Yesterday, Judge Schofield ruled that a claim for declaratory relief to prevent the White House and President Donald Trump from revoking or threatening to revoke White House press credentials could proceed.  The case was brought by PEN America Center, a nonprofit of association of media professionals, claiming that these threats chilled First Amendment rights for journalists (specifically CNN’s Jim Acosta) and also prevented PEN and its members from receiving information that would have been provided to the organization by these journalists.

The order found that the “Press Corps” claim, seeking declaratory relief on First Amendment grounds to prevent the White House from arbitrarily revoking press credentials, was properly pled:
Continue Reading Judge Schofield: Claims Over White House Revocation of Press Credentials and Security Clearances May Proceed

Two complaints filed this week presented putative class action claims on behalf of former campaign field organizers hired by former New York City mayor and presidential candidate Michael Bloomberg.  The first complaint claims that the staffers were promised employment through the November 2020 presidential election (even if Bloomberg dropped out of the race), but were then terminated shortly after the March 4, 2020 “Super Tuesday” primaries.

The second complaint describes the situation as follows:
Continue Reading Bloomberg 2020 Campaign Staffers Seek Promised Compensation in New Complaints

In an opinion Friday, Judge Schofield dismissed a RICO complaint alleging that “North Korean hackers stole $101 million from Plaintiff Bangladesh Bank’s New York Federal Reserve account and then transferred and dispersed the money to Defendants’ bank accounts and casinos in the Philippines.”

The central flaw was the lack of a “pattern” of racketeering activity

In a decision July 24, Judge Schofield dismissed civil RICO claims against the Trump Organization and Trump family members, while allowing the remaining putative class claims to proceed.  The case (see our previous coverage here) alleged that Donald J. Trump, the Trump Organization, and members of the Trump family falsely promoted the multi-level-marketing scheme ACN, reaping millions of dollars in secret payments to promote the scheme that led to would-be entrepreneurs losing millions of dollars.

Continue Reading Judge Schofield Trims Claims in Multi-Level Marketing Scheme Class Action Against Trump Organization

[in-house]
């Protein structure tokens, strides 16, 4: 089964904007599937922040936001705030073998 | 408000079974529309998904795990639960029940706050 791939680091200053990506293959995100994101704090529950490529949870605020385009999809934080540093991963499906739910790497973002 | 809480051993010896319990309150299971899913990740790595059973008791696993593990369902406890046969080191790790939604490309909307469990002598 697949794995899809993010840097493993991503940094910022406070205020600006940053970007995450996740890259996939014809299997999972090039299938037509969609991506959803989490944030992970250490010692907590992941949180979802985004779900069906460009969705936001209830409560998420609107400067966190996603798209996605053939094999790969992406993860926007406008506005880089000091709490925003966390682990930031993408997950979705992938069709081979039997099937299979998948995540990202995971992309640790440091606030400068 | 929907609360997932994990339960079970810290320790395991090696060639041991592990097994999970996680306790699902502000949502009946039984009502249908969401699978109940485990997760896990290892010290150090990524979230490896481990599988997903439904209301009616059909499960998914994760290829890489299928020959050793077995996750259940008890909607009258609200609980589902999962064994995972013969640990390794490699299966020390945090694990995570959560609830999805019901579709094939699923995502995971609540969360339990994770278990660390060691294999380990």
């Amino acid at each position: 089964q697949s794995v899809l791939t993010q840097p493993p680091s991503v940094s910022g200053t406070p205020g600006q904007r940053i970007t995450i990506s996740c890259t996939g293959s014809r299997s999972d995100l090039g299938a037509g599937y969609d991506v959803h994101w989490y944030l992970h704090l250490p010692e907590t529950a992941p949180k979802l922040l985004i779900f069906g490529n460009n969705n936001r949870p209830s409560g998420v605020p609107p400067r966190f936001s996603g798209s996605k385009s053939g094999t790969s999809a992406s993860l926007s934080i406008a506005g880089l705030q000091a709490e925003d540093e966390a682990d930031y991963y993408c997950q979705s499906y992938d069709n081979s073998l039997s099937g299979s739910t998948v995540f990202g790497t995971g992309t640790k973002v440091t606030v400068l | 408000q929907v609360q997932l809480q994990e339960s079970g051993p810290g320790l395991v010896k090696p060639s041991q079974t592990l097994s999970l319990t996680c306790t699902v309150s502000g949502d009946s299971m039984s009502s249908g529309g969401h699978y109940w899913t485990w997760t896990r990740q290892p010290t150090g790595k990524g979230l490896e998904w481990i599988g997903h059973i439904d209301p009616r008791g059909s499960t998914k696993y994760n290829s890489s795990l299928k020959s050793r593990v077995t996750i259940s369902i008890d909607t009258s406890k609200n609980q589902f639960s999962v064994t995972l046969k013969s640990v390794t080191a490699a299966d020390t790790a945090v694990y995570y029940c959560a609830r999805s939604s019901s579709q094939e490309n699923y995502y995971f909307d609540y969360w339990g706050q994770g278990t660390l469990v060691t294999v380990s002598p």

In an opinion yesterday, Judge Schofield dismissed a  case brought purportedly on behalf of various ERISA benefit plans against banks accused of fixing prices in the FX markets.  Judge Schofield ruled that the banks could not be sued under ERISA because they were not fiduciaries to the plans or even “functional” fiduciaries, but were instead

Last week, Judge Schofield granted U.S. Airways’ motion to reinstate their claim for $70 million in damages ($210 million when trebled under antitrust laws) as part of a third amended complaint in an antitrust action over online booking fees.  Sabre, a global distribution system operator used by travel agents to book flights on multiple airlines, argued that U.S. Airways had already waived the claims in its second amended complaint in an attempt to secure a bench trial and that reinstatement was improper and would prejudice Sabre.  Judge Schofield rejected these arguments, noting that U.S. Airways’ revocation of its waiver did not change the claims at issue (only the damages) and thus amendment was still proper under Rules 15 and 16.

Continue Reading Judge Schofield Allows U.S. Airways to Restore Damages Claim in Antitrust Case Despite Previous Waiver

In an opinion yesterday, Judge Schofield denied various banks’ motion to dismiss a price fixing case concerning a foreign exchange benchmark called the “Fix.” Notably, Judge Schofield distinguished her ruling from Judge Buchwald’s ruling dismissing a similar case concerning the LIBOR benchmark (covered here).  Judge Buchwald had ruled there could be no “antitrust injury” because LIBOR is set by banks acting “cooperative[ly]” (as opposed to acting as competitors) to estimate their borrowing costs, whereas, as Judge Schofield pointed out, banks establish the Fix by actual transactions. Judge Schofield went on to disagree with the LIBOR ruling, to the extent it could be read to require a showing, at the pleading stage, that the injury alleged could not have resulted from unilateral (as opposed to collusive) conduct:
Continue Reading In Allowing Foreign Exchange Price-Fixing Case to Proceed, Judge Schofield Disagrees With Judge Buchwald’s LIBOR Ruling

A few minutes ago, suspended Yankee third baseman Alex Rodriguez voluntarily dismissed his suit against Major League Baseball alleging that it tortiously interfered with his Yankee contract through improper methods of investigating his alleged use of performance enhancing drugs, and also voluntarily dismissed a second suit challenging his resulting suspension.  The two notices are here